Keratosis Removal

Keratosis is a condition that can exist on a person’s skin and go completely unnoticed. There are many forms of keratosis and each form of keratosis has its own unique set of symptoms. Some forms may exist and go completely unnoticed since they do not bring any discomfort to the person. Some other forms, however, may cause severe discomfort to the person and require immediate attention.

First of all are the basic traits of a keratosis growth. It is made up of a lesion or bump on a person’s skin brought about by the overproduction of keratin or an abnormality that is associated with keratin. This means that keratosis is always on the outermost layer of the skin where keratin is found. The fact that the affected area is so easily accessible gives doctors an easy time performing removal of keratotic growths.

Before the procedure is started, however, some important considerations need to be made by the doctor and the patient. These will influence the choice of the treatment to be administered. One of the main considerations is whether the growth has a probability of degenerating into cancer. Another factor is the cost of the treatment and the time it will take to fully heal. When these factors are addressed, the doctor takes into consideration the preferences of the patient and finally recommends the best treatment.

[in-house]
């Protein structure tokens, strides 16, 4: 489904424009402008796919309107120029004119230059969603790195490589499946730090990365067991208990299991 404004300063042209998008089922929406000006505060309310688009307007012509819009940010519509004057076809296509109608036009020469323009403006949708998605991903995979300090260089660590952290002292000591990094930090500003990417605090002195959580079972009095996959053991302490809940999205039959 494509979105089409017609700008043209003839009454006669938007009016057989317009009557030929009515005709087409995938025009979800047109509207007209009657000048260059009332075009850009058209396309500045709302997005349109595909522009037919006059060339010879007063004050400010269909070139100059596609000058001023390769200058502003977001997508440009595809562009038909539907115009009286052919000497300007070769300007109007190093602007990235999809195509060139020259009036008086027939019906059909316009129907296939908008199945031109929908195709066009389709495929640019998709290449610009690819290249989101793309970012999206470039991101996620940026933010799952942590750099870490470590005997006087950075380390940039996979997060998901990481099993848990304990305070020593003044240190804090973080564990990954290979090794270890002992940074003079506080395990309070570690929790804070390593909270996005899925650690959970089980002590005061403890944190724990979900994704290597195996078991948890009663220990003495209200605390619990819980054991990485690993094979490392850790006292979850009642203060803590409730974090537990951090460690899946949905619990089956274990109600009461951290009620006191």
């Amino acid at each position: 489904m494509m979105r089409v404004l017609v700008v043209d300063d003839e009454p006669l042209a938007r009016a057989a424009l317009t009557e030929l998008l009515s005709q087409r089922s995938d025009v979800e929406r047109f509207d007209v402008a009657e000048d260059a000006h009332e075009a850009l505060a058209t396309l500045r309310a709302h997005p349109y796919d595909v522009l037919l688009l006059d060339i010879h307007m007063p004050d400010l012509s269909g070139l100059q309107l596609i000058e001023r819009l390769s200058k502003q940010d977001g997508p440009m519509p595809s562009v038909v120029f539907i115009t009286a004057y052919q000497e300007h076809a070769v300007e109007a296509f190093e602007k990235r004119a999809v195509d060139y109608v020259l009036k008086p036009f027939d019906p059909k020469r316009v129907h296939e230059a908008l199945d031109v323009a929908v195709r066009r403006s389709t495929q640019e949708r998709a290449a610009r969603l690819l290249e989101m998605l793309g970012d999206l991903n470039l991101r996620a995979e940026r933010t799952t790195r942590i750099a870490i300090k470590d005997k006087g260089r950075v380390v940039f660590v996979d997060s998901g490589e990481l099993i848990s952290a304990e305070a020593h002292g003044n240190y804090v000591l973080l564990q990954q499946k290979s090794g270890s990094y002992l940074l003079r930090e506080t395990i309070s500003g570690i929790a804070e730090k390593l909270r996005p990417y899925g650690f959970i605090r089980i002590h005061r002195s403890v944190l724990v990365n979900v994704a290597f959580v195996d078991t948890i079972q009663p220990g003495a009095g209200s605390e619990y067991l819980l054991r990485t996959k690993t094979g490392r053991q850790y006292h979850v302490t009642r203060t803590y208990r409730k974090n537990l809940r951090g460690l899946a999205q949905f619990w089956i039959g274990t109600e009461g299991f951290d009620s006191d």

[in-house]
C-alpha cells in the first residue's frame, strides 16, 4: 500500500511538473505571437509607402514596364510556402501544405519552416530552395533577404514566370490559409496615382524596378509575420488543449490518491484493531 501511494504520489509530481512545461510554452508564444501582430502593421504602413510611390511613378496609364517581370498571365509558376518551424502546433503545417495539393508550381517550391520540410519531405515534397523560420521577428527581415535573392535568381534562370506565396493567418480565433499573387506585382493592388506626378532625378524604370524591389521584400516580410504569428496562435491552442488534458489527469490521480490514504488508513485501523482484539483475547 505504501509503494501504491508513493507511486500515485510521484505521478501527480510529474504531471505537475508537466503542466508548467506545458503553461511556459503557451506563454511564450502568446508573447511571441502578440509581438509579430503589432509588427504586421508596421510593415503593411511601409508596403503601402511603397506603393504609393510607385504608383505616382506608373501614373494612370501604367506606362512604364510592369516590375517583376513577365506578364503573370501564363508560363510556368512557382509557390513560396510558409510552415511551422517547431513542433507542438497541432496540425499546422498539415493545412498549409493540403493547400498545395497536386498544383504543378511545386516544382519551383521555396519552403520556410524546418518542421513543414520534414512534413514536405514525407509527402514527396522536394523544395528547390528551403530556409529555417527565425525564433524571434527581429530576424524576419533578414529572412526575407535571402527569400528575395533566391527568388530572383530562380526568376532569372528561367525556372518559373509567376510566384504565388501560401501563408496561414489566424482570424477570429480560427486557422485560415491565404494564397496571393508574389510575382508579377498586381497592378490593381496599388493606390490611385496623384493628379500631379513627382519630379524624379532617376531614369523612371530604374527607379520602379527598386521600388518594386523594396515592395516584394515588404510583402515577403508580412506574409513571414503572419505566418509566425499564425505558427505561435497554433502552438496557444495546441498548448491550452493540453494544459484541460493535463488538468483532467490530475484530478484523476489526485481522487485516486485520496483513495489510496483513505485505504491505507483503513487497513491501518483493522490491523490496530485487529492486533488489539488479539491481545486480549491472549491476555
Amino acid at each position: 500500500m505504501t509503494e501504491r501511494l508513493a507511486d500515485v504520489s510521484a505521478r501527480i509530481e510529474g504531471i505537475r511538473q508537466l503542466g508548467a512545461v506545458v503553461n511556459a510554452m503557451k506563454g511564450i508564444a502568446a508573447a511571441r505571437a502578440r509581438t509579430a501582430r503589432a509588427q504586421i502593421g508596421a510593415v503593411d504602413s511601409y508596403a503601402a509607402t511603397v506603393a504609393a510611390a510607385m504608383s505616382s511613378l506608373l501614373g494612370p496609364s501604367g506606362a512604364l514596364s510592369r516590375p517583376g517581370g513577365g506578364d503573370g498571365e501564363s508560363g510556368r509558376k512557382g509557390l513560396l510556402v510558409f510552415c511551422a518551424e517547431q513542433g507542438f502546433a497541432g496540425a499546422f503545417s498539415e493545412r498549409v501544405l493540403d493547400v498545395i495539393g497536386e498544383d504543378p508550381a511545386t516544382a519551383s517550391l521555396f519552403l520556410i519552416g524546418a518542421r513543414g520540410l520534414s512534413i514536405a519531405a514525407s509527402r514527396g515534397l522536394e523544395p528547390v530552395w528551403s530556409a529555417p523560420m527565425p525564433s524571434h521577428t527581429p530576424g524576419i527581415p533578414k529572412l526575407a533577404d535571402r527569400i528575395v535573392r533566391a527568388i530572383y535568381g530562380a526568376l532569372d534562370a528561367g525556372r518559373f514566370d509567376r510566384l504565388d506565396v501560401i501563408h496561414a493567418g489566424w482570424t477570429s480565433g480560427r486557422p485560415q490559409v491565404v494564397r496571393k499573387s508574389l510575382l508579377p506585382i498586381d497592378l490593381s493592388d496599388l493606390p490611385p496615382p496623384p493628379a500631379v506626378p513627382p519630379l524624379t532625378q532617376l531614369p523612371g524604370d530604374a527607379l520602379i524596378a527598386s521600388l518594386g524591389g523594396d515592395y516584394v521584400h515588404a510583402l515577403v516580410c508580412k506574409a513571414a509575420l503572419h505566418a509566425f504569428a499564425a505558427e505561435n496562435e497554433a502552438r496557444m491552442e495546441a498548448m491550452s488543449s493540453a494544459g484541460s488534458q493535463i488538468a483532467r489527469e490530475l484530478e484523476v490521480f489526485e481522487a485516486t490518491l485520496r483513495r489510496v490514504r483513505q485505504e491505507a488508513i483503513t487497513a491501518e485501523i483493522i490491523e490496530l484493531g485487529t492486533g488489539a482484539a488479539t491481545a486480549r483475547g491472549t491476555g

Freezing the growth with liquid nitrogen to enable removal of the growth is one of the ways to treat keratosis. It is also known as cryosurgery and can be used in most cases of keratosis. For thick growths however, it is not a very effective way of treatment since the freezing agent only penetrates up to a certain depth.

The other method of keratosis removal is curettage where the doctor uses a curette which is a spoon-like instrument to cut off the growth. This method is best used in combination with other methods as recurrence may occur when it is used alone.

Burning the growth with an electric current is the other method of keratosis removal. This involves using an electronic charge to burn off the growth and is also called electrocautery. It may cause relatively more scarring than other methods and may also take more time.

Laser treatment is another method of keratosis removal. In this method, a high intensity beam of light is used to literally vaporize the growth. The doctor applies a toning agent to the growth first to help in focusing the laser energy on the growth.

Some other removal techniques include exfoliation which uses either mechanical action or use of chemicals such as acidic solutions and enzymes.


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